Eclipse

 

IMG_8001August 21, 2017.11:35am. MST.

An overwhelmingly beautiful diamond circle emerges deep in the black sky, stars shine, and a 360˚ horizon surrounds us. A universe reveals itself.

Total, Totality, Totally. A universe that is alive. The moment, for me, defies description, explanation, photography.

And then it’s gone. The sun shines again. Brilliant.

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I knew that a solar eclipse would happen August 21 2017. That millions of people would be there to watch. That the crowds would be massive.

I didn’t plan on joining the masses of crazy solar eclipse viewers in the Path of Totality even though our youngest child lives in Victor Idaho, on the centre line, with her family.

I would read about it instead, and then watch it on the news.

I began to read.  Globe and Mail. July 31, 2017. “Into the Shadow” by Ivan Semeniuk “A total eclipse is one of life’s genuine experiences. …a fleeting rare phenomena.” I am told.

I start (too slowly I am about to find out) to search for safe shades for solar viewing. Calgary will experience a partial eclipse, 77%.  Shades for safe solar viewing were sold out weeks ago.

No Problem. I’ll buy them on line. I need those special shades for partial eclipse viewing. Not as easy to find as I had thought, they’re all sold out. Back ordered. Delivery not guaranteed. And then luck. There is a solar eclipse viewing kit for sale at All-Star Telescope. Ross drives 75km to a farm near Carstairs to pick it up. The last of the solar viewing glasses.

We can now view the partial eclipse safely from our home in Calgary.

 

“Look at this.” I say, reading the booklet enclosed in the kit. “It says if natural wonders were rated on a scale of 1-10, a partial eclipse might be a 7, but a total eclipse is 1,000,000!!!  That’s off the chart.”

My heart rate starts to ramp up, beats fast. I read more articles. “Don’t be left in the dark wondering. If you are anywhere near the Path of Totality you must make every effort to get there, those distant voices on the internet tell me.”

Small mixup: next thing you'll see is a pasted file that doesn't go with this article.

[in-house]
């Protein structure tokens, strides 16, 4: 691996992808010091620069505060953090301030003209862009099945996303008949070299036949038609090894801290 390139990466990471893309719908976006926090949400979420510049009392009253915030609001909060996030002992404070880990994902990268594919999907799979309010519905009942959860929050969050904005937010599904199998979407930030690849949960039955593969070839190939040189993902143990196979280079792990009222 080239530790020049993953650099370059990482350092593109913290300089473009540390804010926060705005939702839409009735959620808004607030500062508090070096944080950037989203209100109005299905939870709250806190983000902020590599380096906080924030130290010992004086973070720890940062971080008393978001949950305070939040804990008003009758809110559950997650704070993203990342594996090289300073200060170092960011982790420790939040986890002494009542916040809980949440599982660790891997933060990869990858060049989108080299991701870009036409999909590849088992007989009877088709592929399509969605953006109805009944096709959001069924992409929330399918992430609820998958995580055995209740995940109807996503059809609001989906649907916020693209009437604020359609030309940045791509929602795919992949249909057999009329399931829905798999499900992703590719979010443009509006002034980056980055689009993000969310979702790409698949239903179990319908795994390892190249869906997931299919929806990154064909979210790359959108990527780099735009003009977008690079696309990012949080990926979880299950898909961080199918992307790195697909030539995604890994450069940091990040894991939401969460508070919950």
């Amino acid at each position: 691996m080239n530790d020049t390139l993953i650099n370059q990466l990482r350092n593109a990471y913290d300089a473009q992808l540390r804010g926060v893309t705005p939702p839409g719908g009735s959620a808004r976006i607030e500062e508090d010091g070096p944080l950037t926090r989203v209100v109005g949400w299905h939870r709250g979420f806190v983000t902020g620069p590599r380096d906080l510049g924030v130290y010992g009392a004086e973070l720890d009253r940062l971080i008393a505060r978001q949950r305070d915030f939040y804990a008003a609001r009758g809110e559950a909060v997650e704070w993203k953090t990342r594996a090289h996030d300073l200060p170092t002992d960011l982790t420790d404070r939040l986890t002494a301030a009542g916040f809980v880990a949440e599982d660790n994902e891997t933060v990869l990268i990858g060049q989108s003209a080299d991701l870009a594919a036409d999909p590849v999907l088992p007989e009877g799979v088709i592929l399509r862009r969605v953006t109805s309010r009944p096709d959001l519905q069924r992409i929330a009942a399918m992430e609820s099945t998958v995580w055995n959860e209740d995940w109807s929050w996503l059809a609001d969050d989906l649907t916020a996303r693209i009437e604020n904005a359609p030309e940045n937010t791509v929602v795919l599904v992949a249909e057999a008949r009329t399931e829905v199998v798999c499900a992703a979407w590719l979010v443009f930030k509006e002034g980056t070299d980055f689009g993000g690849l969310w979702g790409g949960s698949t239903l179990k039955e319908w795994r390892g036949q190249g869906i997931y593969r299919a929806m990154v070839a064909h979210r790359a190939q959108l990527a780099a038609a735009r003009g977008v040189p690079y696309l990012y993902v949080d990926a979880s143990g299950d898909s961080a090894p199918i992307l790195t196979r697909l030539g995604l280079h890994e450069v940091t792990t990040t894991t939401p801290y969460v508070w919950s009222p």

I don’t have time. I tell myself. I’ve had a wonderful summer travelling and visiting with family and now that I’m finally home my week here is too busy. I have work to do. Seventy- seven per cent eclipse here at home will have to do.

Curiosity takes hold as I read more. “A Total Solar Eclipse is breath taking and hard to fathom when it happens. And. Impossible to forget when it’s over.”

 

“Okay. That’s it. We have to get there.”  I know what Ross will say. “We’ll just cancel all our appointments.” I continue.

“We should sleep on it and decide tomorrow,” he says. “It’s a 1200km drive and the roads will be very busy to say nothing of the long wait at the border crossing. But we could go I think.”

 

“I have a surprise for you.” I tell our daughter when I call her at 7am the next morning. “We’re leaving on a little road trip tomorrow. We should be there on Sunday. We’ve found all our old camping gear in case we need it, because of the traffic jams, and we’re loading the car now.”

“Wow! Yea! We’ll have a family Eclipse festival.”  Erin says. Mike (our son) and his boys (our grandchildren) will be there too.

 

I spend the rest of the day baking double chocolate chip cookies. Eclipse food. For the soul.

 

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